- using one or the other incorrectly can be confusing to the listener.
- to hear of = thing, person, something that exists
- to hear about = event, situation, incident, happening, information
to hear of (used mostly in questions)
to hear about
- Did you hear about the new job at Microsoft?
- Have you heard about the problem they are having in the accounting department?
- I don't want to hear about your problems.
- In American English, we do not use "Do you know Stanford University?"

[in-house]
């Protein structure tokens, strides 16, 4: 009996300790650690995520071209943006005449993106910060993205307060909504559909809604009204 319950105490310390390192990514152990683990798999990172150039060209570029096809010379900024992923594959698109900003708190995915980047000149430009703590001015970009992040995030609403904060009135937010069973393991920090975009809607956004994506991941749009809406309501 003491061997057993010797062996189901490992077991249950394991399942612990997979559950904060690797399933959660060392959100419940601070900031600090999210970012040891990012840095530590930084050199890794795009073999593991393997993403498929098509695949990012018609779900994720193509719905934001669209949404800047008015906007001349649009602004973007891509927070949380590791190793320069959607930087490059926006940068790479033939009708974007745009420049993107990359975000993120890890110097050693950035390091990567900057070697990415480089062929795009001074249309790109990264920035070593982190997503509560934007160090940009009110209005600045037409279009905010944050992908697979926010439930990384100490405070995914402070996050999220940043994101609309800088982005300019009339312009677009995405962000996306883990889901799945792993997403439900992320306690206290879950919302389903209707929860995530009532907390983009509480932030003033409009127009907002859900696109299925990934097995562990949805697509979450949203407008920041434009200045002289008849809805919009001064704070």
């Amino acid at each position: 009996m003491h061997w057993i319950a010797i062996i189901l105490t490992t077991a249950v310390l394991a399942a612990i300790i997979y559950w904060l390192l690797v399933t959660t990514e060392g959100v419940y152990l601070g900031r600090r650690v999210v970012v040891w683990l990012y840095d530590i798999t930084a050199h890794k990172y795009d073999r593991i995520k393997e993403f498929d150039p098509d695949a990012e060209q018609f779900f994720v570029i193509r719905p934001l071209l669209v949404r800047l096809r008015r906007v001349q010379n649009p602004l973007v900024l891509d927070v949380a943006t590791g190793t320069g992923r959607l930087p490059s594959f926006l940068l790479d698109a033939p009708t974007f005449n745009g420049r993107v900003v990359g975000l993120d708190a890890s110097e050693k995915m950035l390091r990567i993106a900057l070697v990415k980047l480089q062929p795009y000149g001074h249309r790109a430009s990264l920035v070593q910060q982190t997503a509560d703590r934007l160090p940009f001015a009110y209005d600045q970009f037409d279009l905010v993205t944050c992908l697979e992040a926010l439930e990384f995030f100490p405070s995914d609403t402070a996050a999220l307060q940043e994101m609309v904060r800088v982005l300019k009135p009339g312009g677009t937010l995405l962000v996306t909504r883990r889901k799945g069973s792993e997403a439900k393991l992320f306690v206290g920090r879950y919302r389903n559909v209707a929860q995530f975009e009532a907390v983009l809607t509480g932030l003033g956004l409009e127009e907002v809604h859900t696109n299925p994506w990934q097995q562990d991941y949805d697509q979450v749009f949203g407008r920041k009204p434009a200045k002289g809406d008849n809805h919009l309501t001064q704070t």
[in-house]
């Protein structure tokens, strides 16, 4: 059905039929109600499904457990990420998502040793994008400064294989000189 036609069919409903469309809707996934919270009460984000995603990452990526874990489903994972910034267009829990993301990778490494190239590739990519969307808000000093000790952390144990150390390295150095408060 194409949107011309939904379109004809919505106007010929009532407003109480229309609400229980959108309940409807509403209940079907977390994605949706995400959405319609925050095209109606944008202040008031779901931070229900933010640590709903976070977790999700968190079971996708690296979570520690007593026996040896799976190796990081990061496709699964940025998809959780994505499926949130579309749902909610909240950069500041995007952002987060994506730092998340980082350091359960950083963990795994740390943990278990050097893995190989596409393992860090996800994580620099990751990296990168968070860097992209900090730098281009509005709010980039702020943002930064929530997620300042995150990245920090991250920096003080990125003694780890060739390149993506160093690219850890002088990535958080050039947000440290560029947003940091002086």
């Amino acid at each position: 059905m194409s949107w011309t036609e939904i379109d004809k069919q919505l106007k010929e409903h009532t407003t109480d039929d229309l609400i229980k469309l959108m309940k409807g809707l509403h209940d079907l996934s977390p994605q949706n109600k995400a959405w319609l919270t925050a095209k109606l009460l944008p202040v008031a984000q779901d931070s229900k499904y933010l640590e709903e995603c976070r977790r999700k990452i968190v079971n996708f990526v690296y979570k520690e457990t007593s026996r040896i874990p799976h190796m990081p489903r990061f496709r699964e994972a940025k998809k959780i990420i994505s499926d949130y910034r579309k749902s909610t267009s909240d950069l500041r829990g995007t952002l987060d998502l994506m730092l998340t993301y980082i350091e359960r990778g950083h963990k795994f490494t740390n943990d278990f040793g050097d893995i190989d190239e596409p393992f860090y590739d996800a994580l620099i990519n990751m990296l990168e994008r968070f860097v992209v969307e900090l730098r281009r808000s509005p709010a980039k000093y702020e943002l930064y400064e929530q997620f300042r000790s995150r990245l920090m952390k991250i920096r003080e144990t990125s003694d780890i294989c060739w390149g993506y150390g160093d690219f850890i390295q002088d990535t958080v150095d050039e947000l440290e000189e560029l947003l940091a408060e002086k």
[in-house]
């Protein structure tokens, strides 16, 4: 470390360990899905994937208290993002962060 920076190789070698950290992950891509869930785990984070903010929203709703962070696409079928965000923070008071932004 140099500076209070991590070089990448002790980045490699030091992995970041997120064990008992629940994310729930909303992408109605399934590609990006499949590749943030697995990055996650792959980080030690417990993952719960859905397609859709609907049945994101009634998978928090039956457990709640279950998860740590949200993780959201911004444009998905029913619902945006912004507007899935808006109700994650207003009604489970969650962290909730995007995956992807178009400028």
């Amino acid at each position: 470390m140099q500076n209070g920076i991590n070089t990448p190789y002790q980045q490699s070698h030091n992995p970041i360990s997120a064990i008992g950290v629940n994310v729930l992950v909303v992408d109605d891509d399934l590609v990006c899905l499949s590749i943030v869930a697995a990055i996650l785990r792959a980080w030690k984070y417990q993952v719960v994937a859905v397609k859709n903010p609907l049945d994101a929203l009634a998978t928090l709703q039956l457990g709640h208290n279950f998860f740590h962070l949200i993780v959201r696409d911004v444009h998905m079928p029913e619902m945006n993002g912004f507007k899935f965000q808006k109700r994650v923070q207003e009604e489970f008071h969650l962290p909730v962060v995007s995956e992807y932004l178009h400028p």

- Americans will say "Have you heard of Stanford University? or Have you ever been to Stanford University?"
- Do you know is for people; not places or things.
- EXCEPTION: Do you know New York well?
- Must be used in a question and refers to your knowledge about the city.